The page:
Broken-down Poetry: August 2010


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Thursday, August 19, 2010

Life updates, August 2010

I haven't blogged to just blog in a while. I've written a lot about PLC; I've written a few creative pieces, but I haven't just blogged.

Granted, most of the time I blog I have some muse to inspire me. I'm muse-less. I'm reading an essay by Ray Bradbury about "feeding and caring for your Muse," but it hasn't helped. I'll be back to school soon and will have plenty to write about. So, no worries. (Were you worried?)

But, stuff has been going on, so I'll update you.


1. I'm in America. Yes, I'm adjusting well. I've spent 20 years and two months in America; two months away isn't going to do much difference. I wish it did, sort of. I wish I viewed my life completely differently (but for the better) now that I'm home. I wish I was more thankful for my freedoms. I wish I spent my money on the children in Iraq and not on Old Crown coffee.

2. I have a boyfriend. For those of you who don't know the story, Nate and I started talking when I was in Iraq - the first week I was there, actually. We had a few classes together at IWU. (Fun fact: one of my first memories of Nate was when he beat me in Scrabble. Bah!) We're "official" now, and have been for 3 1/2 weeks.

3. I'm going back to IWU soon. I don't know the exact date, but I'm heading back early for Sojourn workshops. I am the managing editor this year (second in charge, I guess), so I get to plan said workshops. It's kind of fun. But also extremely stressful and hectic and frustrating.

4. I have a million half-read books on my bedside table. I started reading a few books in Iraq and in transit (Jayber Crow, Teaching a Stone to Talk) and started a few more now that I'm home (The Zen in the Art of Writing, The Copy-Editing and Headline Handbook), but I've only finished a few this summer. I'm disappointed in myself. Last summer, 19 books. This summer, 3.

5. I was in the Fort Wayne Journal Gazette this morning. I was interviewed about my internship. You should read it, then feel led to donate to PLC and #RemedyMission.

Saturday, August 14, 2010

On health care in Iraq

Health care - or "Obamacare" - is still a buzz word around here. Though having been out of the country for two months, and completely shutting myself off from American politics, I knew that the tension of the healthcare reform would continue whether I was paying attention or not.

I don't want to talk about the U.S.'s health care issues. At this point I'm ready to throw up my hands and say, qué será será. What will be, will be.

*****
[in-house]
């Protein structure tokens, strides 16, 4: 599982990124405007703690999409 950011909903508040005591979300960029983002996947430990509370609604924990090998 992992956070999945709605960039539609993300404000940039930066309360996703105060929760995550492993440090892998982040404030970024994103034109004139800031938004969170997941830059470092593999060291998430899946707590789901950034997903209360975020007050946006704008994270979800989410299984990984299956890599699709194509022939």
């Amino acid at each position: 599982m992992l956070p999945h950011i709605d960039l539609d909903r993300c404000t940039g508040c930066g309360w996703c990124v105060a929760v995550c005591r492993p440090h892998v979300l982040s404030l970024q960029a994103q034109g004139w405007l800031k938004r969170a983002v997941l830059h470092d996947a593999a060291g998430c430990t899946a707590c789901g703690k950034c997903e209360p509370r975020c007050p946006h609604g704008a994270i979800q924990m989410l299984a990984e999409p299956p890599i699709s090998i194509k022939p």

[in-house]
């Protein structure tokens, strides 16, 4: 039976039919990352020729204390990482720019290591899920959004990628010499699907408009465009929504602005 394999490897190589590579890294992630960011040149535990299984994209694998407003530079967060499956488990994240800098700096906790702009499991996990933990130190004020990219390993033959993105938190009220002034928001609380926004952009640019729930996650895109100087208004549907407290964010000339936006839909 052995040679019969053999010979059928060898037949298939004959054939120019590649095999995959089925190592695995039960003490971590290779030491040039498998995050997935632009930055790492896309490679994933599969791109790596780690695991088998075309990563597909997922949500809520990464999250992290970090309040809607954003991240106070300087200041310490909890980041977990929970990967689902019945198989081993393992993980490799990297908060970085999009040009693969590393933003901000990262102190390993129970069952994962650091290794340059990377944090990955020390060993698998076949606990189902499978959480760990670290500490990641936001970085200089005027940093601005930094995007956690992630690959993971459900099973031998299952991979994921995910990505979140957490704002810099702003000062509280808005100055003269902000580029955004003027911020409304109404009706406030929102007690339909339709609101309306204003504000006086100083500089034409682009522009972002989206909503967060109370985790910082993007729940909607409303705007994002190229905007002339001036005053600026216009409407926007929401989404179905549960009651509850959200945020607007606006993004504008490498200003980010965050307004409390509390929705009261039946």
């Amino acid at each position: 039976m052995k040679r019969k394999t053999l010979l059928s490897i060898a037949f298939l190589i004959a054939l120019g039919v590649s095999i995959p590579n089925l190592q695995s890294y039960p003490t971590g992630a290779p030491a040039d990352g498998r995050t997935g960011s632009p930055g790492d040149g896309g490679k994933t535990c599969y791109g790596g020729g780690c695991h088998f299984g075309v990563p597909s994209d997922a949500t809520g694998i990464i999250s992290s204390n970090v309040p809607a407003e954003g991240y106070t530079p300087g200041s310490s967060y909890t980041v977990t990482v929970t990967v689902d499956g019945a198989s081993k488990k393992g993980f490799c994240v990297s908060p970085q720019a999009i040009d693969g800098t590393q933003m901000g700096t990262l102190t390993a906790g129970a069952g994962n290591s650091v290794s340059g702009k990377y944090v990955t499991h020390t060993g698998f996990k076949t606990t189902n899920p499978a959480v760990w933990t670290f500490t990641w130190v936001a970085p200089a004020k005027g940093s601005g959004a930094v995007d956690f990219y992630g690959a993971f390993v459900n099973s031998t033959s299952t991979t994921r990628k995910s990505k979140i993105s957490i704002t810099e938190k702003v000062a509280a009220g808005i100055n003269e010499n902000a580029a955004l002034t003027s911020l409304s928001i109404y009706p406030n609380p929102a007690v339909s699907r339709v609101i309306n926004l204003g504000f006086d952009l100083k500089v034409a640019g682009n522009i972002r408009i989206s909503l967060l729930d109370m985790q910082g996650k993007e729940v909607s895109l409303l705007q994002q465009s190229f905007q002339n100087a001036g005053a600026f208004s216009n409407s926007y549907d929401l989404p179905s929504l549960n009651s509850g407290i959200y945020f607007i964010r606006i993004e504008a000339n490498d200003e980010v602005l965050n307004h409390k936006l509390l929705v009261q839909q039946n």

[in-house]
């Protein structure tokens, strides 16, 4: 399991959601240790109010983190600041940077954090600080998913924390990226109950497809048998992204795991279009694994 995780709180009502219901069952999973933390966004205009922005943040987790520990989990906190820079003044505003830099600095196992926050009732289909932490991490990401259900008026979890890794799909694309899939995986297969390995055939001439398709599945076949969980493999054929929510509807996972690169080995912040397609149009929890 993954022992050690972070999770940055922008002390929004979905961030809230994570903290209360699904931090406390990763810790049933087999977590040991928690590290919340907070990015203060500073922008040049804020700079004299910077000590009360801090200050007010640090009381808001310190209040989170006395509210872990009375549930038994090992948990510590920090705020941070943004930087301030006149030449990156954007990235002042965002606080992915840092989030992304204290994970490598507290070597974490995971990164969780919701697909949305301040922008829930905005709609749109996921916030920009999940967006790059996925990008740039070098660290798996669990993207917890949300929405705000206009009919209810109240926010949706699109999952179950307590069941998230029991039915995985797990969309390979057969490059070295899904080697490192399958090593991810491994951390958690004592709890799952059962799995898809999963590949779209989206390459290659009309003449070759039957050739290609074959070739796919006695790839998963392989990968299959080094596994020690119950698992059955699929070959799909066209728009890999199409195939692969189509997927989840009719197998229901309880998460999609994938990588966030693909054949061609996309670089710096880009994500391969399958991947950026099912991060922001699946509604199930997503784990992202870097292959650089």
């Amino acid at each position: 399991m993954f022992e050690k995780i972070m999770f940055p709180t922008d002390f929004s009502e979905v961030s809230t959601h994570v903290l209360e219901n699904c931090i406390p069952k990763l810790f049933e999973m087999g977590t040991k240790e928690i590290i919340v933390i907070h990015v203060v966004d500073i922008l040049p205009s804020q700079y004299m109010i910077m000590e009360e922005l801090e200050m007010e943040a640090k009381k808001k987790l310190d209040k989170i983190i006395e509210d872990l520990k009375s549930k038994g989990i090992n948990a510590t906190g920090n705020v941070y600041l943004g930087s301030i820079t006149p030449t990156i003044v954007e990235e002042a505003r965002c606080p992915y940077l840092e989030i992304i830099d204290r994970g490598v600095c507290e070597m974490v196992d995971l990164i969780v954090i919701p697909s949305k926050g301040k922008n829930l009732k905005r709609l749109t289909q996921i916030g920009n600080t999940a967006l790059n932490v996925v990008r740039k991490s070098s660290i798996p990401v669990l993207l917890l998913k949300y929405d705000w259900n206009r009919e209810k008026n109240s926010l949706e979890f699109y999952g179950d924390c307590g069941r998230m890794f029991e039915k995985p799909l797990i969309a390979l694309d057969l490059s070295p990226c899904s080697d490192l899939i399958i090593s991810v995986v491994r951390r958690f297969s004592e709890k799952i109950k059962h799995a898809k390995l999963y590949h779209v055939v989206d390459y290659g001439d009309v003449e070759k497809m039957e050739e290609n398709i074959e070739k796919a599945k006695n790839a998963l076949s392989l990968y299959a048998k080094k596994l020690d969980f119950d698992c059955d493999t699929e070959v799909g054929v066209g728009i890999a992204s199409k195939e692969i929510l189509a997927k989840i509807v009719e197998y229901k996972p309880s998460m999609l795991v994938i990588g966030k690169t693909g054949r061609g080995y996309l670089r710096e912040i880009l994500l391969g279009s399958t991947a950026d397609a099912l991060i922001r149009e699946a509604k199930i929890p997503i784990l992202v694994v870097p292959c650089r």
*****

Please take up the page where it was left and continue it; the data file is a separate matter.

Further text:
But I want to talk about Iraq's health care issues because they're bigger, and more dire, but there are people out there trying to take care of those problems.

I've blogged before about Dr. Aso Faiq, the only pediatric cardiologist in Kurdistan. I've told you that he can't go to Europe for training because he cannot be approved for a visa, even a 4-day one. I also learned that though Iraq lacks pediatric cardiologists, there are adult cardiologists in the country. But the causes of heart disease in Iraq are not the same as they are in America (high blood pressure, obesity, inactivity). To be blunt, the kids born with congenital (in utero) heart disease die before they can see an adult cardiologist.

So ... this is where we're at.

Thousands of children in line for heart surgery - surgeries they cannot receive in-country because doctors don't have the training. This is why organizations like Preemptive Love exist, to "eradicate the backlog of Kurdish and Arab children in line for lifesaving heart surgery."

Some die without getting their hearts checked out.


I'm excited: this week the International Children's Heart Foundation is traveling to Sulaimaniah, Iraq to perform 30 heart surgeries and train local doctors. This Remedy Mission is one step toward getting those thousands of kids into surgery in-country; no longer will sick kids have to cross borders for heart surgeries.

Preemptive Love still needs more money to bring the team in to perform heart surgeries and train doctors. We're close, but not quite there.

To put this into perspective: Preemptive Love sends about 20 kids to heart surgery in a year. Remedy Mission will do 1.5x as much as PLC alone can do in one year.

Your donations will help improve health care in Iraq.
And save 30 kids' lives!


* photo by, of course, the wonderful Lydia Bullock

Monday, August 9, 2010

Creative Writing: Untitled